Shawn when it comes to portraits with flash, there is a simple method of understanding. Shutter speed for background and aperture for exposing your subject with flash.
     
  15. The simple way is to expose the background and use your flash to fill the main subject (the people). Set your camera on AV mode and make sure your aperture and ISO level combination allows you to have adequate shutter speed in order to eliminate or minimize camera shake. You need to take a few test shots to figure out the right amount of flash you need to fill the subject without under or overexpose the image. BTW flashes have limited range, make sure you're not too far away from the subject.
     
  16. Hi Shawn,
    Canon flash system is designed completely different from Nikon's and here it is: When in any semi-automatic mode (Av, Tv) the camera will always always try to make the background the "right" exposure level. As a result, if you don't like the background or ambient exposure level, you're going to have to use manual mode to get the right background lighting. Since you're on digital, this is easy, take a few test shots with your camera at some desired shutter/aperture and iso setting and see what you get. Keep in mind that aperture and iso are the two main factor affecting the max output of your speedlight. (Shutter does not play a role until you exceed the max X-sync rating of your camera body.) There is no "right" exposure level for the background, it's done entirely to taste.
    Once you have the right background exposure, it's time to let the flash do it's thing via ETTL and light up the foreground to what the camera thinks it's right. If the camera starts blowing out features that you would like to keep, use flash exposure compensation (not exposure compensation) to dial it down or up as the situation requires. You can access FEC via the speedlight or the camera body.
    Finally, please take a look at Neil van Niekerk's website for excellent tips on flash photography.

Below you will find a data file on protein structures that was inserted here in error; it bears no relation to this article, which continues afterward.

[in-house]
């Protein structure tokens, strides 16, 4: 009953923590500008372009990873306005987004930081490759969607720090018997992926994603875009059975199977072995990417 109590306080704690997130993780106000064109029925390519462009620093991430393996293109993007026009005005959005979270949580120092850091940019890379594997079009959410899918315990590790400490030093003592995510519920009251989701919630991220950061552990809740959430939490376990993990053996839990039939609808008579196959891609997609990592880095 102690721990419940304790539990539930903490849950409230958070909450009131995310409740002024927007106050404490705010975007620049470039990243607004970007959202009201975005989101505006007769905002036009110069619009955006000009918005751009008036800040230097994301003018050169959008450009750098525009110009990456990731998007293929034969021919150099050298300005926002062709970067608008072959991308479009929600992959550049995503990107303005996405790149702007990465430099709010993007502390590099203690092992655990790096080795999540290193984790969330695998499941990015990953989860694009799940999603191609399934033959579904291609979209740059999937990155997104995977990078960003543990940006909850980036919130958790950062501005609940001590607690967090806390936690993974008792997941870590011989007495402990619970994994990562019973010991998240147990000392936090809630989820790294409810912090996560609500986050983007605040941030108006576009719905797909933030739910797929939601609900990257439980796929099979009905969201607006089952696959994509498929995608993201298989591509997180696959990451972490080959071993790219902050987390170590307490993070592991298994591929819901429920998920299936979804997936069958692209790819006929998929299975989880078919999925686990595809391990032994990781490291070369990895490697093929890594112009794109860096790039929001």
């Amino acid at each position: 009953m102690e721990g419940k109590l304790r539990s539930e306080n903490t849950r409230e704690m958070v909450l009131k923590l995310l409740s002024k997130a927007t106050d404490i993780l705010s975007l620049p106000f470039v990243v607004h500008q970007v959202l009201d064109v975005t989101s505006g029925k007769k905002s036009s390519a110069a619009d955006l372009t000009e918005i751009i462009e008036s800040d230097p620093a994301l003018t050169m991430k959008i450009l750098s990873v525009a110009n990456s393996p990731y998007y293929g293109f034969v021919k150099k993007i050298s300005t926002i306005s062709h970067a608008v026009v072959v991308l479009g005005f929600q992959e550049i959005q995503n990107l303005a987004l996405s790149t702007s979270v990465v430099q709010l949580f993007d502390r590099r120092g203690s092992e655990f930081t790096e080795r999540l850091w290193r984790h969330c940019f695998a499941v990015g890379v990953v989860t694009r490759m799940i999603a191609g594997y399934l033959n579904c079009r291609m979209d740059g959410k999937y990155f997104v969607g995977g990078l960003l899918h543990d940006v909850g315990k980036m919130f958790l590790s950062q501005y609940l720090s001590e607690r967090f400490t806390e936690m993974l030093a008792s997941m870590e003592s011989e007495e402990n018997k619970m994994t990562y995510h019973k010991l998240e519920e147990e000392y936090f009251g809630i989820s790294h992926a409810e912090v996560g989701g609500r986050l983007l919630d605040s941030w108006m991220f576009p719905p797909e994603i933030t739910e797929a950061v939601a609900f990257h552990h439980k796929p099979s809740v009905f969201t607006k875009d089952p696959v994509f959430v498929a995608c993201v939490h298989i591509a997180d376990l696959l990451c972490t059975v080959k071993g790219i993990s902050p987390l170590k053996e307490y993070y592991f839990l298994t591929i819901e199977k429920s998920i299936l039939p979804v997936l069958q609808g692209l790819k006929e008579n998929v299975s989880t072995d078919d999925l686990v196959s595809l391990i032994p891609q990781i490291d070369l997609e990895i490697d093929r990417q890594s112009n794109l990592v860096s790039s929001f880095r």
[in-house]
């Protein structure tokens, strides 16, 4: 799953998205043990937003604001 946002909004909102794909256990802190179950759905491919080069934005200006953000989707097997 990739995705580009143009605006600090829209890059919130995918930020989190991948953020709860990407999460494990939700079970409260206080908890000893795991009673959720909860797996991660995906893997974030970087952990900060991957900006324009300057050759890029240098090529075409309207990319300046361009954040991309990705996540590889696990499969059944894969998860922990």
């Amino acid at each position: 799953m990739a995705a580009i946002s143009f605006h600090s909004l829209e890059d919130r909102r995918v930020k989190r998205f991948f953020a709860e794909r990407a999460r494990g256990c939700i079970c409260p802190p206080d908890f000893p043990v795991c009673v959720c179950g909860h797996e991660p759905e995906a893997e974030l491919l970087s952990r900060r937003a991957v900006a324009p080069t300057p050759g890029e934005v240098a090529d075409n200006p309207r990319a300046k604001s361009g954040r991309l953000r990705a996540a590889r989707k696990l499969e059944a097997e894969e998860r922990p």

PS: Depending on the exposure mode, the camera might have even tried to light the entire scene. Check your speedlight and see if you saw the green light turn on. If it doesn't and the flash takes long to recharge, it means the camera wanted more power than the speedlight can put out. And if features of your subject are already blown out, then the camera is trying to exposure for the wrong thing and/or you're at the wrong flash compensation.
     
  17. Shawn, you might benefit from browsing this link: http://www.photo.net/beginner-photography-questions-forum/
    It looks like you want to run before you can crawl. You really need to get to grips with the basics of photography - aperture, shutter speed, ISO, etc. before you embark on trying to capture images in environs that can prove tricky even to more seasoned photographers. I would strongly suggest you get a good book, read up on these basics and then experiment with your 50D.
    Well-executed night photography cannot be learned simply by reading others' answers to your post on this forum. Especially if, as is the case here, you don't have a handle on the very fundamentals of photography.
     
  18. In a nut shell....although it takes some thinking to get it right....your aperture and shutterspeed control the exposure of the background (but you have to remember to keep the shutterspeed at or slower than your flash sync speed...which is 1/250th of a second on your camera....you can go slower, but not faster), and your flash controls the exposure of your foreground (ie....notice I said foreground, and not subject....so make your subject the closest thing in the pic to you)
    so, keeping in mind your maximum flash sync speed of 1/250:
    aperture & shutterspeed = background exposure
    flash = subject (foreground)
    I find it best to set the actual camera to Manual exposure, pick my shutterspeed and aperture for how I want the background to look, and put the flash itself on automatic and if too bright or dark, adjust FLASH exposure compensation accordingly (ie....your cam also has exposure compensation....I'm not talking about that one in this case.....see your manual to find the flash exp comp adjustment)
     
  19. This?
    I'd rather a Leica Noctilux f1, or even better the stunning new Noctilux f0.95, but they of course are for another camera.
    00V9k1-197051584.jpg